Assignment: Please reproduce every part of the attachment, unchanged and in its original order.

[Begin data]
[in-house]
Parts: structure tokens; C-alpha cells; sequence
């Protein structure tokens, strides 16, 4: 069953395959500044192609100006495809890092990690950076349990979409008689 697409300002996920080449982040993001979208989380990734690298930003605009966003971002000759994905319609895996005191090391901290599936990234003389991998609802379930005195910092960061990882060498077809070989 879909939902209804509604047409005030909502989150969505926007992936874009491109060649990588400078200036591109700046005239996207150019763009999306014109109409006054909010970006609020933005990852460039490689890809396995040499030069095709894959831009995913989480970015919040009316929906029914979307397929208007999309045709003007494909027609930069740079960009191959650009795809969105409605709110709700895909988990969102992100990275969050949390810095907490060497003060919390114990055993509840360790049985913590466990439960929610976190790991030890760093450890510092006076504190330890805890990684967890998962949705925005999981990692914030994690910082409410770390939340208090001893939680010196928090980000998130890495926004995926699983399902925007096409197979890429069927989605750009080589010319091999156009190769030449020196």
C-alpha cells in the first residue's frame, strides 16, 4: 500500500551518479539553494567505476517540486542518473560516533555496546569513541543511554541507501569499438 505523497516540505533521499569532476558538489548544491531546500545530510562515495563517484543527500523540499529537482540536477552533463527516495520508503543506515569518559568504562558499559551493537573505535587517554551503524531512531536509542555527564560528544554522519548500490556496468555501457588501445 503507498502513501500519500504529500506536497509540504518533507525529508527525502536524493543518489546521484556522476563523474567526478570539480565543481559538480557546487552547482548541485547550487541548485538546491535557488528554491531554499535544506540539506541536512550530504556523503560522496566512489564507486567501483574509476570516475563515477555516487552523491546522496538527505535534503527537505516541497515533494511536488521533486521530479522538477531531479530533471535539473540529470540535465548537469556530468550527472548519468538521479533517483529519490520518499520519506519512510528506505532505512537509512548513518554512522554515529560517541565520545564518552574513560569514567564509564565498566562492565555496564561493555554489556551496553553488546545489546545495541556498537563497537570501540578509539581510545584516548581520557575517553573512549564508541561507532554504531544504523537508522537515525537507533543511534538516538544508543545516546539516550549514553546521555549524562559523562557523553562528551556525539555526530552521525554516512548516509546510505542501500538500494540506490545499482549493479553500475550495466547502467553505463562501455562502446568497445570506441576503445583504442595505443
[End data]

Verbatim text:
[in-house]
Parts: structure tokens; C-alpha cells; sequence
């Protein structure tokens, strides 16, 4: 069953395959500044192609100006495809890092990690950076349990979409008689 697409300002996920080449982040993001979208989380990734690298930003605009966003971002000759994905319609895996005191090391901290599936990234003389991998609802379930005195910092960061990882060498077809070989 879909939902209804509604047409005030909502989150969505926007992936874009491109060649990588400078200036591109700046005239996207150019763009999306014109109409006054909010970006609020933005990852460039490689890809396995040499030069095709894959831009995913989480970015919040009316929906029914979307397929208007999309045709003007494909027609930069740079960009191959650009795809969105409605709110709700895909988990969102992100990275969050949390810095907490060497003060919390114990055993509840360790049985913590466990439960929610976190790991030890760093450890510092006076504190330890805890990684967890998962949705925005999981990692914030994690910082409410770390939340208090001893939680010196928090980000998130890495926004995926699983399902925007096409197979890429069927989605750009080589010319091999156009190769030449020196």
C-alpha cells in the first residue's frame, strides 16, 4: 500500500551518479539553494567505476517540486542518473560516533555496546569513541543511554541507501569499438 505523497516540505533521499569532476558538489548544491531546500545530510562515495563517484543527500523540499529537482540536477552533463527516495520508503543506515569518559568504562558499559551493537573505535587517554551503524531512531536509542555527564560528544554522519548500490556496468555501457588501445 503507498502513501500519500504529500506536497509540504518533507525529508527525502536524493543518489546521484556522476563523474567526478570539480565543481559538480557546487552547482548541485547550487541548485538546491535557488528554491531554499535544506540539506541536512550530504556523503560522496566512489564507486567501483574509476570516475563515477555516487552523491546522496538527505535534503527537505516541497515533494511536488521533486521530479522538477531531479530533471535539473540529470540535465548537469556530468550527472548519468538521479533517483529519490520518499520519506519512510528506505532505512537509512548513518554512522554515529560517541565520545564518552574513560569514567564509564565498566562492565555496564561493555554489556551496553553488546545489546545495541556498537563497537570501540578509539581510545584516548581520557575517553573512549564508541561507532554504531544504523537508522537515525537507533543511534538516538544508543545516546539516550549514553546521555549524562559523562557523553562528551556525539555526530552521525554516512548516509546510505542501500538500494540506490545499482549493479553500475550495466547502467553505463562501455562502446568497445570506441576503445583504442595505443